Spinal Cord Injury Law




Spinal Cord Injury (SCI) Definition

This type of injury damages the central nervous system in the spinal cord, which carries signals between the body and the brain and controls the body’s movements and sensation. It can result in full or partial loss of motor control and sensation or actual paralysis of one or more limbs. These injuries are usually caused by a trauma, a blow or other impact to one’s spine as a result of a car accident, a fall, a violent act (such as a gunshot wound), a recreational sports injury, a developmental disorder, tumor, disease, or a surgical mishap. There is currently no cure for spinal cord injury.

What is Spinal Cord Injury Law? Personal injury law usually categorizes these types of injuries as catastrophic injuries. When the injury is caused by another individual’s negligence it can result in a personal injury lawsuit and in the case of a surgical error, a medical malpractice claim. These injuries can also lead to product liability lawsuits, if they were caused by defective products, such as faulty seatbelts. It is usually necessary to have knowledge of disability and social security law, due to the permanency of these types of injuries.

Defenses to these claims include contributory or comparative negligence and assumption of risk. For example, the injured party’s actions contributed to his/her injury because he was drunk or he/she was injured during a high-risk activity, such as sky diving and he/she was aware of the risk.

Unlike other less severe personal injury claims, damages for SCI claims can exceed recovery of medical expenses and pain and suffering. They may include compensation for the long-term effects, such as rehabilitation and home aid, cost of wheelchairs and other devices, and the expense of adding ramps and stair lifts to the victim’s home and transportation. Spouses of SCI victims may also sue for loss of household services, loss of consortium, and loss of spousal intimacy.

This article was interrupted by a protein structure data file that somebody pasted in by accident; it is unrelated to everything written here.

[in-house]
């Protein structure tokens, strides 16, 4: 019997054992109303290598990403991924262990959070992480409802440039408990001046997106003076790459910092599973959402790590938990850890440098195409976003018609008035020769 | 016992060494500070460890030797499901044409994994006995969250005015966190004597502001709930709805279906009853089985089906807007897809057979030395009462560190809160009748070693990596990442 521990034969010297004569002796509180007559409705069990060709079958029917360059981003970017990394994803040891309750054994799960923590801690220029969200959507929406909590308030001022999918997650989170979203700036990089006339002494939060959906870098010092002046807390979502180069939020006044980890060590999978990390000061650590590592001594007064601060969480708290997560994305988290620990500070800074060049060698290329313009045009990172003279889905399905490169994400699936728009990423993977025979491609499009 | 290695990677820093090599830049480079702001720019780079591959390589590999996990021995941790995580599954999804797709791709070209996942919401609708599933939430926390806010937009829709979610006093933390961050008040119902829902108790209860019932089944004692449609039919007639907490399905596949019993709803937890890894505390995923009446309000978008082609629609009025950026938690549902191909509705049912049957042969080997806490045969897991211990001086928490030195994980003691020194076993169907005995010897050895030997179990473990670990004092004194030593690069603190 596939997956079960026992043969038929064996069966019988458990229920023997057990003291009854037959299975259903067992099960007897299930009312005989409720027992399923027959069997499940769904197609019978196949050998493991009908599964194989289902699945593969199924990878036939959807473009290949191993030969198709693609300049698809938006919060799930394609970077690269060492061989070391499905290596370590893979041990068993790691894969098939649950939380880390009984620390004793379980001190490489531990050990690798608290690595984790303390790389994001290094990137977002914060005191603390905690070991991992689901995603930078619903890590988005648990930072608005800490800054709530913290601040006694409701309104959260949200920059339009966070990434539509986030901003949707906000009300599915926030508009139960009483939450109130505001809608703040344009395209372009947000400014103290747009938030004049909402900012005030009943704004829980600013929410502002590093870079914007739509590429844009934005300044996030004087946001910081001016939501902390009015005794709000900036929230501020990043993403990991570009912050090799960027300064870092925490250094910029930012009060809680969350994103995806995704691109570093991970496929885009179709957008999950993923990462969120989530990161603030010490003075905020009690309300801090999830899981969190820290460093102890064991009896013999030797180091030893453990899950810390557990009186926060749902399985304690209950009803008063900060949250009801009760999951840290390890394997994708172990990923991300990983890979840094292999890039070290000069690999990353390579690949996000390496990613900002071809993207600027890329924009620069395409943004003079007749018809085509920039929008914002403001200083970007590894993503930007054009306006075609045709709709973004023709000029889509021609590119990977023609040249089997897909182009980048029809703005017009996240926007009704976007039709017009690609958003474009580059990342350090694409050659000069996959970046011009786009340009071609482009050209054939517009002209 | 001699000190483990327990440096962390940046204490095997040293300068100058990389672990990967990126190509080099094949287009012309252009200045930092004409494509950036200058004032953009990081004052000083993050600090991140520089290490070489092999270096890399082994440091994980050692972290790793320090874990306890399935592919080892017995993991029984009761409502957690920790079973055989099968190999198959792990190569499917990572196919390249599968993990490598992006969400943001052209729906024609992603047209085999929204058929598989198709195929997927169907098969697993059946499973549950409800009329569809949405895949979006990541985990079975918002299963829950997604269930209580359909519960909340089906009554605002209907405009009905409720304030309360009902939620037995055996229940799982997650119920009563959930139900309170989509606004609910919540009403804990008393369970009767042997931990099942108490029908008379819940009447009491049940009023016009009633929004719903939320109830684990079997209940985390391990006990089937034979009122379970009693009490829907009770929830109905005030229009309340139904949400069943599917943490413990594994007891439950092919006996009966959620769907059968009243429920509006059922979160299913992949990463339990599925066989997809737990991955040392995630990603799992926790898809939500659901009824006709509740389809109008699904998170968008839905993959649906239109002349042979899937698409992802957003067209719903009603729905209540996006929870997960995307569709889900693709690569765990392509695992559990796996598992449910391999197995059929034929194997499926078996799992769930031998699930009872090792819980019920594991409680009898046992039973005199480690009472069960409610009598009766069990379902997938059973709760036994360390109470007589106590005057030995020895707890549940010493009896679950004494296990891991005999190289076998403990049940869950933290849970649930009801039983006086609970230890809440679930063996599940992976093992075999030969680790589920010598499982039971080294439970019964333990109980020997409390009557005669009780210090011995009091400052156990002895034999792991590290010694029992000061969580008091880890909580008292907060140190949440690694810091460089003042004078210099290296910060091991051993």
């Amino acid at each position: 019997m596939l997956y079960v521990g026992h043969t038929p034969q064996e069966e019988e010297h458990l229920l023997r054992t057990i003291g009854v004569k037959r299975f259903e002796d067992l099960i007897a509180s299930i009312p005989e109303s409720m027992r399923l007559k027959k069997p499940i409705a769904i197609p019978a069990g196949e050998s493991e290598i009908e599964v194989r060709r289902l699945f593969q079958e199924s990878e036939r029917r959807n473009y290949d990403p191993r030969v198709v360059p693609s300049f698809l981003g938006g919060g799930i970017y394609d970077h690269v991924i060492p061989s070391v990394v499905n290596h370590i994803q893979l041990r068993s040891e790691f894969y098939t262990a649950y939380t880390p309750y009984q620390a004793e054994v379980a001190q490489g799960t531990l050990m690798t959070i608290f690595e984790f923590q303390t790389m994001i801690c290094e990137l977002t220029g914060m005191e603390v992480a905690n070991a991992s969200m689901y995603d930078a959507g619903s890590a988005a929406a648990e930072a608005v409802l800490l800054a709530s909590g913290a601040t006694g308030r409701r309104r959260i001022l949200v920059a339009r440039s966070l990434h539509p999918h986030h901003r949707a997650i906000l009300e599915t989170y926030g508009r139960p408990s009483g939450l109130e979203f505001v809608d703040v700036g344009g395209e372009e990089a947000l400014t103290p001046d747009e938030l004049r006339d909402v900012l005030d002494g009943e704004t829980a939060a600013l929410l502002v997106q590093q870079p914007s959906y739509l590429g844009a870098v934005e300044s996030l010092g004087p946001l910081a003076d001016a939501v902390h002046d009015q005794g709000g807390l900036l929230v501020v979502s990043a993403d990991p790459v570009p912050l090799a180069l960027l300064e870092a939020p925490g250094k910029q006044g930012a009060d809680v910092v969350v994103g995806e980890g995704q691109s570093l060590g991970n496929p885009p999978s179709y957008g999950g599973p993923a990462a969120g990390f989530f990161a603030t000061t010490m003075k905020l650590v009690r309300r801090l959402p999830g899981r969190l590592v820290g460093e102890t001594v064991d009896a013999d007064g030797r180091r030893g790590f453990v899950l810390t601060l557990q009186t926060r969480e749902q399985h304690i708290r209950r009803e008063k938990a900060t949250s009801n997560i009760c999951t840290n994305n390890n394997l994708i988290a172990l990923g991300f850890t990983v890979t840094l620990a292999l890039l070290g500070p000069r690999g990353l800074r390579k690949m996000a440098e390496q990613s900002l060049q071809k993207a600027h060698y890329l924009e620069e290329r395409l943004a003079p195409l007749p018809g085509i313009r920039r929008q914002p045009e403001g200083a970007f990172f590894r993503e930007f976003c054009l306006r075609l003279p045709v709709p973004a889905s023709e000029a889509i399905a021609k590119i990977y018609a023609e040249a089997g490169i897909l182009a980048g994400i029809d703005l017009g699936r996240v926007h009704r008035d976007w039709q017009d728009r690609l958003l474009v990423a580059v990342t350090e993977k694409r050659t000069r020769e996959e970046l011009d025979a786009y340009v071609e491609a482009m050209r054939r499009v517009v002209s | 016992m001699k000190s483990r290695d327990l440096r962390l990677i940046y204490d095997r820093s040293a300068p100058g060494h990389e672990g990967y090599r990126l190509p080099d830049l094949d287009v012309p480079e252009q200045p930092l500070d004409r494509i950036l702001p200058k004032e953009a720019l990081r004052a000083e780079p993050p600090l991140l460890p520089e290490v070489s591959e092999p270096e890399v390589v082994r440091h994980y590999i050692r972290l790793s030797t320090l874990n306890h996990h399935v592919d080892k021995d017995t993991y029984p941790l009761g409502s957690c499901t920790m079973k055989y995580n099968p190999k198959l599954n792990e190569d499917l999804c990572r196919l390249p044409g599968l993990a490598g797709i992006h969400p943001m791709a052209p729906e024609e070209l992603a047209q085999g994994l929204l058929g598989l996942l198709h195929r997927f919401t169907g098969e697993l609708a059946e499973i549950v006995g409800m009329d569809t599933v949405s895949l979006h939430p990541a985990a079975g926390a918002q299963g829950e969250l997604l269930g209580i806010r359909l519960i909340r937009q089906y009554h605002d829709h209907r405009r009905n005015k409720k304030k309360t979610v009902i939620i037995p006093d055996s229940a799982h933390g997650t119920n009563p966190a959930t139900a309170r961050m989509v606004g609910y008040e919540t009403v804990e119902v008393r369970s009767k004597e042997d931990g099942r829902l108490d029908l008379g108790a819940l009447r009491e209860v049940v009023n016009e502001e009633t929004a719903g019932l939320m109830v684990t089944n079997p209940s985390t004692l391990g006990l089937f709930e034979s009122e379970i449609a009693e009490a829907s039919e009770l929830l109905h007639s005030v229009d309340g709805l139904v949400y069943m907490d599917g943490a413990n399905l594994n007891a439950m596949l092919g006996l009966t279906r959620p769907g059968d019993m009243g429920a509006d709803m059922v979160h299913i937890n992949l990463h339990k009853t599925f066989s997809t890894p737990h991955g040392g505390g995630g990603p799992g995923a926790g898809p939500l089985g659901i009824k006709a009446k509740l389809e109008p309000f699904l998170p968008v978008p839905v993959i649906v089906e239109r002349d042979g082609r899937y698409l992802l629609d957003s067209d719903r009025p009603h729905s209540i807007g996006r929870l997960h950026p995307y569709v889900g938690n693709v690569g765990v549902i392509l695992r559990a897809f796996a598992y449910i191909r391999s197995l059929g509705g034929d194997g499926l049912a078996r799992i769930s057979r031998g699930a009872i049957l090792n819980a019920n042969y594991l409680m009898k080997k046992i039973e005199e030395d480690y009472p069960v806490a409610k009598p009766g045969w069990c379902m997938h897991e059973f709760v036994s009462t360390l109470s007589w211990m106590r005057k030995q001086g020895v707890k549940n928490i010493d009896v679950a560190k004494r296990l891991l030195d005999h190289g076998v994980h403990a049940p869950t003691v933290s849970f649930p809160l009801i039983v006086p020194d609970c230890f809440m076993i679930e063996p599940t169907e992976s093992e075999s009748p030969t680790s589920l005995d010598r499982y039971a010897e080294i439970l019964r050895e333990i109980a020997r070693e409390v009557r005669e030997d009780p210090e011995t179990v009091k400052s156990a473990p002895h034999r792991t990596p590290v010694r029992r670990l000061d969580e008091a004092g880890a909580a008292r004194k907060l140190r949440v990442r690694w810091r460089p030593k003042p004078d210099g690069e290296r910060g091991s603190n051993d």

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Spinal Cord Injury Law - US

  • Americans with Disabilities Act (ADA)

    The Americans with Disabilities Act (ADA) is a law that was enacted by the U.S. Congress in 1990. It was signed into law on July 26, 1990, by President George H. W. Bush, and later amended with changes effective January 1, 2009.

  • Disability.gov

    Disability.gov is an award-winning federal Web site that contains disability-related resources on programs, services, laws and regulations to help people with disabilities lead full, independent lives.

  • National Institute on Disability and Rehabilitation Research (NIDRR)

    The National Institute on Disability and Rehabilitation Research (NIDRR) provides leadership and support for a comprehensive program of research related to the rehabilitation of individuals with disabilities. All of our programmatic efforts are aimed at improving the lives of individuals with disabilities from birth through adultho

  • Removing Barriers to Responsible Scientific Research Involving Human Stem Cells

    On March 9, 2009, President Barack Obama issued Executive Order (EO) 13505, entitled Removing Barriers to Responsible Scientific Research Involving Human Stem Cells.

  • Spinal Cord Injury - Emerging Concepts (NINDS)

    As the 20th century draws to a close, advances in scientific understanding of the human body are leading to tremendous opportunities for treating even the most devastating diseases. Among the most exciting frontiers in medicine is the repair of traumatic injuries to the central nervous system (CNS), including the spinal cord. Improvements in treatment are helping many more people survive spinal cord injury, and the time survivors must spend in the hospital is half what it was 20 years ago. Yet most spinal cord injuries still cause lifelong disability, and further research is critically needed.